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The West Virginia Legislature passed H.B. 4336 on March 11. It is the second piece of legislation in as many years aimed at changing the methodology the State Tax Department must use for oil, gas and natural gas liquids (NGL) property tax valuation.

In 2021, the Legislature passed H.B. 2581, requiring the Tax Commissioner to promulgate a legislative rule adopting a valuation methodology that applies a yield capitalization model to net proceeds for a particular well. That legislation was a response to a 2019 decision by the Supreme Court of Appeals of West Virginia striking down part of the Tax Department’s methodology for calculating the allowed operating expense deduction, finding it was inconsistent with the department’s own legislative rule. See Steager v. Consol Energy, Inc., 242 W. Va. 209, 832 S.E.2d 135 (2019).

The department had been calculating the deduction based on gross receipts of well production and a cap set by the department. The Court ruled that the department’s use of a cap for operating expenses was improper and instead required the department to use a singular monetary average for annual industry operating expenses. However, on the important issue of including, gathering, compressing, processing, and transportation expenses in the calculation of operating expenses, the Court held that the department’s decision to exclude them from the appraisal methodology was not arbitrary, capricious, or manifestly contrary to the statute. The Court also found that, in addition to inaccurate assessments, the methodology resulted in oil and gas wells being inconsistently assessed from county to county, contrary to the West Virginia Constitution’s mandate of uniform taxation.

H.B. 2581 required the Tax Commissioner to propose an emergency rule by July 1, 2021—which he did—setting forth a valuation methodology that applies a yield capitalization model to net proceeds for a particular well. The bill defined “net proceeds” as actual gross receipts on a sales volume basis determined from the actual price received by the taxpayer as reported on the taxpayer’s return, less royalties and less actual annual operating costs as also reported on the taxpayer’s return. In addition, it defined “actual annual operating costs” to include lease operating expenses, lifting costs, gathering, compression, processing, separation, fractionation, and transportation charges, thus preventing the department from excluding these expenses from the appraisal methodology going forward.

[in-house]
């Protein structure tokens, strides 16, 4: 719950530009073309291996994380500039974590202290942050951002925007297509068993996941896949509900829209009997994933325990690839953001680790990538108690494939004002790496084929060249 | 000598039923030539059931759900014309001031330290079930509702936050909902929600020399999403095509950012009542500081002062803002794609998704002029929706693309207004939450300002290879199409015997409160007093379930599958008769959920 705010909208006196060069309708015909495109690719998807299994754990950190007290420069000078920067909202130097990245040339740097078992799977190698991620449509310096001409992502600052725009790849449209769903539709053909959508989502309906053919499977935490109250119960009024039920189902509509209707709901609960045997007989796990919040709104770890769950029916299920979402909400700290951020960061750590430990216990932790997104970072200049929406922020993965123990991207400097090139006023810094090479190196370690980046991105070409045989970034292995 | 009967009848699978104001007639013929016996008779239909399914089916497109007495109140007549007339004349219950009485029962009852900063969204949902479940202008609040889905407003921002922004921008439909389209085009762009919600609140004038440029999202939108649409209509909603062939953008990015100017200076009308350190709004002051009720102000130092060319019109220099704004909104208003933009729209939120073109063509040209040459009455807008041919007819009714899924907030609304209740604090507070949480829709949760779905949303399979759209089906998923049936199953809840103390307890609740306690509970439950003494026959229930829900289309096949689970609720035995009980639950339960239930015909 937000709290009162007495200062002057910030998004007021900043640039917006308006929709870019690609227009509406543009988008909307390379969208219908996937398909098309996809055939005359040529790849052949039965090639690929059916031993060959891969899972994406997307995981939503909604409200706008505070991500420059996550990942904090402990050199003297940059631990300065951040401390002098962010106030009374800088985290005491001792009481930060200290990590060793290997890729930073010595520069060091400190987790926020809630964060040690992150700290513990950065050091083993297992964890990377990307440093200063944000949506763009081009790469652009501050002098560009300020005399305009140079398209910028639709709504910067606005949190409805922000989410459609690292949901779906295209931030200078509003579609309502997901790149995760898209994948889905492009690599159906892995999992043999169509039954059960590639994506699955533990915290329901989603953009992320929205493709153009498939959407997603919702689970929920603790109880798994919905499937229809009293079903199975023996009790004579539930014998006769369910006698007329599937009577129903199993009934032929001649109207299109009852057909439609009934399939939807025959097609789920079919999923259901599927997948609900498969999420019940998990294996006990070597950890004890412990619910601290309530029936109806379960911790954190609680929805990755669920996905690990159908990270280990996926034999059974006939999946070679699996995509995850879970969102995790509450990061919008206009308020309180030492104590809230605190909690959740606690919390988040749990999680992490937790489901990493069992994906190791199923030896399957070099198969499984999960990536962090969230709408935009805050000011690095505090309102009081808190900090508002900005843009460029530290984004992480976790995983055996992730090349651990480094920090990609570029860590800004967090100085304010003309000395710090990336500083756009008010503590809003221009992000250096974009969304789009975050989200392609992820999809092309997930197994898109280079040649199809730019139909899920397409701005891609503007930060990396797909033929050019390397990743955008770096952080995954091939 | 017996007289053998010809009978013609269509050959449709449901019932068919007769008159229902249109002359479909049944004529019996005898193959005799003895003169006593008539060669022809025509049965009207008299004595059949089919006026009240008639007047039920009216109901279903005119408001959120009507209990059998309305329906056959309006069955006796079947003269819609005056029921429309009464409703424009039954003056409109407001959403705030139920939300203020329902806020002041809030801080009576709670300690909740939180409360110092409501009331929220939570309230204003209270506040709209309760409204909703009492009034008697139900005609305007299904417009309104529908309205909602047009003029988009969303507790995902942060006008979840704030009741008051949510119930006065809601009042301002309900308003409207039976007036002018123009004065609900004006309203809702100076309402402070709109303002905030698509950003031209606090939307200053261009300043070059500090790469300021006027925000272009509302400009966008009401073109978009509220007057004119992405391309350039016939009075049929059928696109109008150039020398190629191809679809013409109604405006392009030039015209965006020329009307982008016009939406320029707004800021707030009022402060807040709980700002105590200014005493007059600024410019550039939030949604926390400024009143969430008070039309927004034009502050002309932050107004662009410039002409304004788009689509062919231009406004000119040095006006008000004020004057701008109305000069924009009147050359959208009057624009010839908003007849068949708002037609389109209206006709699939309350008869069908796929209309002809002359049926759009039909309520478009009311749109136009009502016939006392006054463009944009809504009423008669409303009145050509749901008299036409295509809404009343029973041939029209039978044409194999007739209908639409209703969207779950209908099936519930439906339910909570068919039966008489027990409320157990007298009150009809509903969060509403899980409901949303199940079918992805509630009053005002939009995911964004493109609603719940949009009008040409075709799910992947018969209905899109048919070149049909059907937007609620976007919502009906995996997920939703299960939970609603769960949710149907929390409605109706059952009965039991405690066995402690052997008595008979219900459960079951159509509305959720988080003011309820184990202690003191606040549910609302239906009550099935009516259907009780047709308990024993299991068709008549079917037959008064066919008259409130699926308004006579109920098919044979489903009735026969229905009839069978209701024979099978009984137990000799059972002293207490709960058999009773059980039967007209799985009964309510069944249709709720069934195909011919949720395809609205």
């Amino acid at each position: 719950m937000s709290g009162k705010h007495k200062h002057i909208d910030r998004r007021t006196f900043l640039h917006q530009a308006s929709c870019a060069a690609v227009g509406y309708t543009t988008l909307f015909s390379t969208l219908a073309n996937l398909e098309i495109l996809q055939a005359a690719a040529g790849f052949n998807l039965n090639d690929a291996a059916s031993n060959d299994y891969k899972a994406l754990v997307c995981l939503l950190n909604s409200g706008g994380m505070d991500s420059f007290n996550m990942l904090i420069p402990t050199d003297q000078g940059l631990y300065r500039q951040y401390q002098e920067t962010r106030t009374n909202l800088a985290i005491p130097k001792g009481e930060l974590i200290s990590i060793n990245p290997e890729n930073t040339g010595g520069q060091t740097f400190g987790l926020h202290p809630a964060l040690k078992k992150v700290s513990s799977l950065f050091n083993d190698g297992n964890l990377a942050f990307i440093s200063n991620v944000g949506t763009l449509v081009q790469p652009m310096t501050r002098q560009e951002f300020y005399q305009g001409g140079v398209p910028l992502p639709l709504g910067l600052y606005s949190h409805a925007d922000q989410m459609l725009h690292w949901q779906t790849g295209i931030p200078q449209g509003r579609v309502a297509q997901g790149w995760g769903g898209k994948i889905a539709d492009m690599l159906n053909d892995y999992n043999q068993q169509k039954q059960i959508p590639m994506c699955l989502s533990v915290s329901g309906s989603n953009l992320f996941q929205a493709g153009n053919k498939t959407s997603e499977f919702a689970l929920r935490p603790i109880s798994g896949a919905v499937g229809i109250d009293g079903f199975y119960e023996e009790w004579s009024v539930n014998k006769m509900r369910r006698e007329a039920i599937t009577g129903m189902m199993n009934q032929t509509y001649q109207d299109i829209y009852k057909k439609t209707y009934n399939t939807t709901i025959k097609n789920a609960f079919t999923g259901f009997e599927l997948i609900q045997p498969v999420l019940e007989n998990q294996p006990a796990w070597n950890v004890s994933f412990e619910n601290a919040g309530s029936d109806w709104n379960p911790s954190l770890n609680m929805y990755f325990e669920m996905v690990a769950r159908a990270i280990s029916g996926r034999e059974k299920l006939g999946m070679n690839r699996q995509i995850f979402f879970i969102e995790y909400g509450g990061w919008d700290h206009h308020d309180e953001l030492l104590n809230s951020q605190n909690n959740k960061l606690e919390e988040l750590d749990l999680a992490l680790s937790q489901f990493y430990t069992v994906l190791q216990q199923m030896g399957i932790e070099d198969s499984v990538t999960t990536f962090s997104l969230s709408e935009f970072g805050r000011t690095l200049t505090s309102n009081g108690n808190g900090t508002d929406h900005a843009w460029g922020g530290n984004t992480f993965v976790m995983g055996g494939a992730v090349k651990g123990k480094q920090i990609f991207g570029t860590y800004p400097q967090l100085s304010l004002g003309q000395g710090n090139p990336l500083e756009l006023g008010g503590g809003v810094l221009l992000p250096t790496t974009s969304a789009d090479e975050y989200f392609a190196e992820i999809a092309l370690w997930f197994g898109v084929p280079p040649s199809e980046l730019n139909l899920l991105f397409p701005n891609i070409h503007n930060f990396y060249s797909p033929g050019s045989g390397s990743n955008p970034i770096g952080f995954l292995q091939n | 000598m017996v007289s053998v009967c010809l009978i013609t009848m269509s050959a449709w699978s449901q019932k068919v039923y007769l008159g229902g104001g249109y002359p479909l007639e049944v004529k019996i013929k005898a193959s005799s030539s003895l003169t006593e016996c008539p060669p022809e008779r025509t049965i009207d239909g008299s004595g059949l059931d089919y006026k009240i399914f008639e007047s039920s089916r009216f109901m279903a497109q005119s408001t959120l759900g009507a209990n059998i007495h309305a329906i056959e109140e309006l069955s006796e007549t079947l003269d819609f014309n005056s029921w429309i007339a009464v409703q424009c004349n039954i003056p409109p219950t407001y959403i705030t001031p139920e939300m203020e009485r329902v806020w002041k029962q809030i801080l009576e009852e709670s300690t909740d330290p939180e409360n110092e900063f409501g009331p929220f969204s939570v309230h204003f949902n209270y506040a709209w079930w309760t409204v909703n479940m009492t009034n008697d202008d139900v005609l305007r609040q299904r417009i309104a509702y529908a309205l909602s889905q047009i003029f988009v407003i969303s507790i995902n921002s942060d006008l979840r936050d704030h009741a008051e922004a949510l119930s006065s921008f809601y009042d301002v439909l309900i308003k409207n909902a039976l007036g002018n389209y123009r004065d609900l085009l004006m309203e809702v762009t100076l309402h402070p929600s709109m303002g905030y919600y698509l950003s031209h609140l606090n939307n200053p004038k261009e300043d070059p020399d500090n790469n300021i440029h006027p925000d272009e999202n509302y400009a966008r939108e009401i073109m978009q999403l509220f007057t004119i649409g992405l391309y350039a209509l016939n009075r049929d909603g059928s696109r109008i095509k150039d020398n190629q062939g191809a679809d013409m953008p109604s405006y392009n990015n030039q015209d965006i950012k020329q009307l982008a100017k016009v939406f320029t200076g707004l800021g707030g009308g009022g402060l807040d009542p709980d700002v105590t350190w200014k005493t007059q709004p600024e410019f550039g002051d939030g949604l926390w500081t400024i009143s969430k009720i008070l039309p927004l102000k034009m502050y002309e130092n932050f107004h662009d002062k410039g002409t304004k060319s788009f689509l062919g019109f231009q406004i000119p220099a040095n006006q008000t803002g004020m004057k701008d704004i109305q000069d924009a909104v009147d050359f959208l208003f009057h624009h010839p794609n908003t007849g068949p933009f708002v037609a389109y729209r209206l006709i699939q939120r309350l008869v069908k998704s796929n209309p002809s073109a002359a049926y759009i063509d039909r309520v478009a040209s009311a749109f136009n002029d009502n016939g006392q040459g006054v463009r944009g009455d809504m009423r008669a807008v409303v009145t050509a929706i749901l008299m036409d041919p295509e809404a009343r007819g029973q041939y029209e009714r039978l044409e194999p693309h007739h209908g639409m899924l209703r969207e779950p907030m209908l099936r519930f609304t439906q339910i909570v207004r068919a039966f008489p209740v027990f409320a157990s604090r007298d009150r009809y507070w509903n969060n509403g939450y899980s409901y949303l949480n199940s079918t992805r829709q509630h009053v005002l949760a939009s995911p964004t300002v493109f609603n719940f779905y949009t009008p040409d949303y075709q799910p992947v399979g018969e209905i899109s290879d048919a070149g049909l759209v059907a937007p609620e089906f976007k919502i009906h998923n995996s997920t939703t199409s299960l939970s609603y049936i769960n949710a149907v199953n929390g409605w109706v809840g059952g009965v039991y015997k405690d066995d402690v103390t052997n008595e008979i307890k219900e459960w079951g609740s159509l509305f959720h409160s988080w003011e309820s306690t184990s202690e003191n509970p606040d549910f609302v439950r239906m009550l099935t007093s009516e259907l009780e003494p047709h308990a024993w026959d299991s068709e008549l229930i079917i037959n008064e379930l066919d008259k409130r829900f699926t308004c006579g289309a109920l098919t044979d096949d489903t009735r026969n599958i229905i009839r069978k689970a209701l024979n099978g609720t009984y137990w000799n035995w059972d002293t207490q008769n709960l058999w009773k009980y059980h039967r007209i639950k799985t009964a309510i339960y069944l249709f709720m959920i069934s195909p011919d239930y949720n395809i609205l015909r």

When the Tax Commissioner’s emergency rule was taken up by the Legislature in January of 2022, it was met with opposition in the legislative rulemaking review process from industry and county governments alike. Ultimately, the Legislature opted not to approve the emergency rule, which would have made it permanent. Instead, it introduced and passed H.B. 4336.

Building on H.B. 2581, H.B. 4336 further specifies how the tax department is to apply the yield capitalization model for all assessments, including that it must consist of a working interest model and a royalty interest model and that, together, they would represent the fair market value of the property. H.B. 4336 also codifies the various types of expenses that the department will be required to include in actual annual operating costs, rather than leaving the determination up to the department through its rulemaking authority. Similarly, “capitalization rate” is now defined in the West Virginia code, a crucial factor in the application of the yield capitulation model used to value-producing wells.

H.B. 4336 also adds a safe harbor provision for marginal well costs under which marginal well producers would have the option of choosing a safe harbor amount to be determined by the tax department rather than calculating an actual annual operating cost and filing a detailed return. The safe harbor amount is to be based on the costs of producing oil, natural gas and/or NGLs typical in the given geographical and geological location. Critically, the bill also includes a sunset date of July 1, 2025, meaning the Legislature will need to extend or replace the valuation methodology in three years.

H.B. 4336 is now under consideration by Governor Jim Justice. If signed into law by the Governor, the legislation would go into effect on June 9, 2022.

H.B. 4336 was not the only important legislation passed by the West Virginia Legislature this year affecting the oil and natural gas industry. Click here to read what to expect from West Virginia broadening the Cotenancy Statute and adopting the long-sought-after unitization legislation.

For more information on these issues, please contact Joe WardCraig Griffith, or any attorney with Frost Brown Todd’s Energy Oil & Gas industry team or Tax practice group.